Posted on Nov 01, 2018
A deal that would give London’s vast financial services hub basic access to European Union markets after Brexit is nearly done, a British official has said.
Such a deal would give the United Kingdom the same level of access to the EU as major U.S. and Japanese firms, while however tying it to many EU finance rules for years to come, Reuters reports.
“We are making progress,” said the official, speaking to Reuters on condition of anonymity, and adding that the financial services deal would be based on the EU’s existing “equivalence” system.
The Times newspaper reported that a tentative deal had been reached on all aspects of a future partnership on services, as well as the exchange of data.
After the shock 2016 referendum vote to leave the EU, many bankers and politicians have been hoping that London could secure a preferential deal to give deep access to the bloc’s markets.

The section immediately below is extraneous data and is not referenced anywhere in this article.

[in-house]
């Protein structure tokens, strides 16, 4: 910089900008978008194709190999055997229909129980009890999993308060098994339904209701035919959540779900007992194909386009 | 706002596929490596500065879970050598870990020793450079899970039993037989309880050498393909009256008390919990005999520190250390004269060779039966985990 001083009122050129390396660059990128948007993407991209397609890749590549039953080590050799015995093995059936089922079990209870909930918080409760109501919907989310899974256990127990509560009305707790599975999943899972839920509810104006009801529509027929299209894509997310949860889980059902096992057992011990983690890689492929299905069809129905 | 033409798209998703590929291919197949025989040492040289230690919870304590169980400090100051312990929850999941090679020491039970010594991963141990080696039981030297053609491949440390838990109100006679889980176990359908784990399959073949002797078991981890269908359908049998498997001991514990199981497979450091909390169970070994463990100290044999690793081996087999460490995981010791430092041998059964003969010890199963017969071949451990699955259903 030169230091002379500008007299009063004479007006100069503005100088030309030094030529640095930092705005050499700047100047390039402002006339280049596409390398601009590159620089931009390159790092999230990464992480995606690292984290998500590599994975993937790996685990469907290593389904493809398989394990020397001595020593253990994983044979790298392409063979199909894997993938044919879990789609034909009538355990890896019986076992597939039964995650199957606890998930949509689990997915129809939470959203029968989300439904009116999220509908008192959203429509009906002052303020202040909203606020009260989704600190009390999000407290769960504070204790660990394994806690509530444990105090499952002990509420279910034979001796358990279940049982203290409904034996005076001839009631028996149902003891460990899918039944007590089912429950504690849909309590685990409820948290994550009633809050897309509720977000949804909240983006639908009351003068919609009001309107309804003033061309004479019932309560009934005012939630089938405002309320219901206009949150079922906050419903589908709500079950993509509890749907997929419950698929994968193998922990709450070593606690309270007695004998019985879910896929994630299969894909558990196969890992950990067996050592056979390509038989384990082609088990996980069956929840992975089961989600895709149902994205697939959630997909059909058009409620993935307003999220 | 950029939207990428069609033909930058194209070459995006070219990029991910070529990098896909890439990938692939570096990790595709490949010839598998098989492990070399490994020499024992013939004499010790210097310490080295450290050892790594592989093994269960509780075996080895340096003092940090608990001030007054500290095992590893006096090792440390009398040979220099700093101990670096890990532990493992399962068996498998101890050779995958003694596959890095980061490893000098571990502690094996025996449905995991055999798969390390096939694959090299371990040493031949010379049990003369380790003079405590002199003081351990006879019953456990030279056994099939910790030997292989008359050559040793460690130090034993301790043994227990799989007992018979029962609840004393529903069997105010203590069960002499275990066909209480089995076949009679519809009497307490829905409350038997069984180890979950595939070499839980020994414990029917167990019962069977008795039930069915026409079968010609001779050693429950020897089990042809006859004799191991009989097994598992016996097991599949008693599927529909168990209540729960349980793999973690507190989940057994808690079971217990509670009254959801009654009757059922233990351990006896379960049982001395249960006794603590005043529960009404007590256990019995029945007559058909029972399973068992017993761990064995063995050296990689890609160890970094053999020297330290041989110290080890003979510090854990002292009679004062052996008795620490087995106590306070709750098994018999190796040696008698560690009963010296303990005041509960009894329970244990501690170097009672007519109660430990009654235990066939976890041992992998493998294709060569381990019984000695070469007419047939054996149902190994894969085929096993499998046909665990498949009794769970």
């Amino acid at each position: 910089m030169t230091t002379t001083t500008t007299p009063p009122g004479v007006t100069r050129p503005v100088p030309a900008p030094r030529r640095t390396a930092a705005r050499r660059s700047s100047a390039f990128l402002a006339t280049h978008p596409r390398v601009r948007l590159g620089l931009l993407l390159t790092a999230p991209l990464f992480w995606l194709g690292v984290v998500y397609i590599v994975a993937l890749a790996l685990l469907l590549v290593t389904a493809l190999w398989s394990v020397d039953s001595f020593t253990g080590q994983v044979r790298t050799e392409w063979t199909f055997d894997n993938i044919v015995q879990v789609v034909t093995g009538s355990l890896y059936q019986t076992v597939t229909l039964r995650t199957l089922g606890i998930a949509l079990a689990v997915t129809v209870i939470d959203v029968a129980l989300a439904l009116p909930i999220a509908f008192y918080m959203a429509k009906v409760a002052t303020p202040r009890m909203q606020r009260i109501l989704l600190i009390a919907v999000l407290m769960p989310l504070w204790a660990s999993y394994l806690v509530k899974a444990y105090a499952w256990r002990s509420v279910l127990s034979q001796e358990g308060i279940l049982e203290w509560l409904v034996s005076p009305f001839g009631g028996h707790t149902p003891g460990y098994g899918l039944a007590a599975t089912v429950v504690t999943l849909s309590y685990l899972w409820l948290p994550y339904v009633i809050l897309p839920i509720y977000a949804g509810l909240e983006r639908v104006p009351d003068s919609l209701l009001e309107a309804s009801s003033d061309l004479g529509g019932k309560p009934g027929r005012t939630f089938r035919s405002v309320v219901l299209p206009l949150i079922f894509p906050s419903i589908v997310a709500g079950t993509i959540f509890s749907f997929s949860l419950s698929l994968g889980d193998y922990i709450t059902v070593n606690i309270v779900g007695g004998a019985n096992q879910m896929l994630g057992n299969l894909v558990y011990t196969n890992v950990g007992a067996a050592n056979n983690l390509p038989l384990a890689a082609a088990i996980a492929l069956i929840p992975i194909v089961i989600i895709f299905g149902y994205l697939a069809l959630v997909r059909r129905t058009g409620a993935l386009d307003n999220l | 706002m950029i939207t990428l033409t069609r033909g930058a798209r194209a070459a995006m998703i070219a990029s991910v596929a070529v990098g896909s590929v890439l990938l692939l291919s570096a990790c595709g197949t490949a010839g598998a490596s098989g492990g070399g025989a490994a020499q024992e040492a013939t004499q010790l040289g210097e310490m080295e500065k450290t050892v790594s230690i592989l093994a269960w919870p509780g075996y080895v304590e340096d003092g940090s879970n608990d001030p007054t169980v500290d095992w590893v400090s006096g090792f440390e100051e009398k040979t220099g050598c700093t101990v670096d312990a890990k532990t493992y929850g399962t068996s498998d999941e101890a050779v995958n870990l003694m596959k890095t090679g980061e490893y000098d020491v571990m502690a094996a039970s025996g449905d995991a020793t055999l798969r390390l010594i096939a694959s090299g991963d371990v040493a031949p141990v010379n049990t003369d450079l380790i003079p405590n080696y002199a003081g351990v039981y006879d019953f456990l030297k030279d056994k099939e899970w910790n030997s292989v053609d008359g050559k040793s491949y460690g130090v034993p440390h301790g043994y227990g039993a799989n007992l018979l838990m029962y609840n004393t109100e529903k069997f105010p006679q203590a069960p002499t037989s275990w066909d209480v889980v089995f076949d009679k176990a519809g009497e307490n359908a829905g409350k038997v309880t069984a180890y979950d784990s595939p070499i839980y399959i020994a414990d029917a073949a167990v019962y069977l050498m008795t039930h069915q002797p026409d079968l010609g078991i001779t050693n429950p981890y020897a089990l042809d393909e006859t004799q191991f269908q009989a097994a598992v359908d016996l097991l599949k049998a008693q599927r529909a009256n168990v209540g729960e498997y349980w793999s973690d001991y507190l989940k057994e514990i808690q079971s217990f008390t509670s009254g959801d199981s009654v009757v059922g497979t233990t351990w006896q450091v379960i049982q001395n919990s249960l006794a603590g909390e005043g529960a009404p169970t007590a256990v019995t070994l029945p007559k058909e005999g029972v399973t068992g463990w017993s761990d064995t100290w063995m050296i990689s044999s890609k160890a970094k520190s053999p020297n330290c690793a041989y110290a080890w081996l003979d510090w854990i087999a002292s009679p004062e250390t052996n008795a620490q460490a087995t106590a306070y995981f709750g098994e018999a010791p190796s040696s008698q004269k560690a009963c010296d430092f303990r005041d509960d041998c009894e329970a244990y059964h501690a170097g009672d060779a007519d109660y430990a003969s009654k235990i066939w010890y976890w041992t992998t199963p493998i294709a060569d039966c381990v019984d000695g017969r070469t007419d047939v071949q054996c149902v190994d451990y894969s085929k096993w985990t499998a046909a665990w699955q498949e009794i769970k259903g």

A deal along the lines of equivalence falls far short of that.
It could also upset some Brexit-supporting members of Prime Minister Theresa May’s divided party who see leaving the EU as an opportunity to abandon EU regulation and turbo-charge London as a global financial hub.
Currently, as an EU member, banks and insurers in Britain enjoy unfettered access to customers across the bloc in all financial activities. Equivalence, however, covers a more limited range of business and excludes major activities such as commercial bank lending.
A financial services deal may be expected if an overall Brexit agreement is struck this month, the official said.
London, which has been a critical artery for the flow of money around the world for centuries, is the world’s largest centre of international finance. While New York is by some measures bigger, it is more centred on American markets.
The pound jumped following the report in The Times, extending gains in early trade to reach $1.2914 by 0855 GMT.
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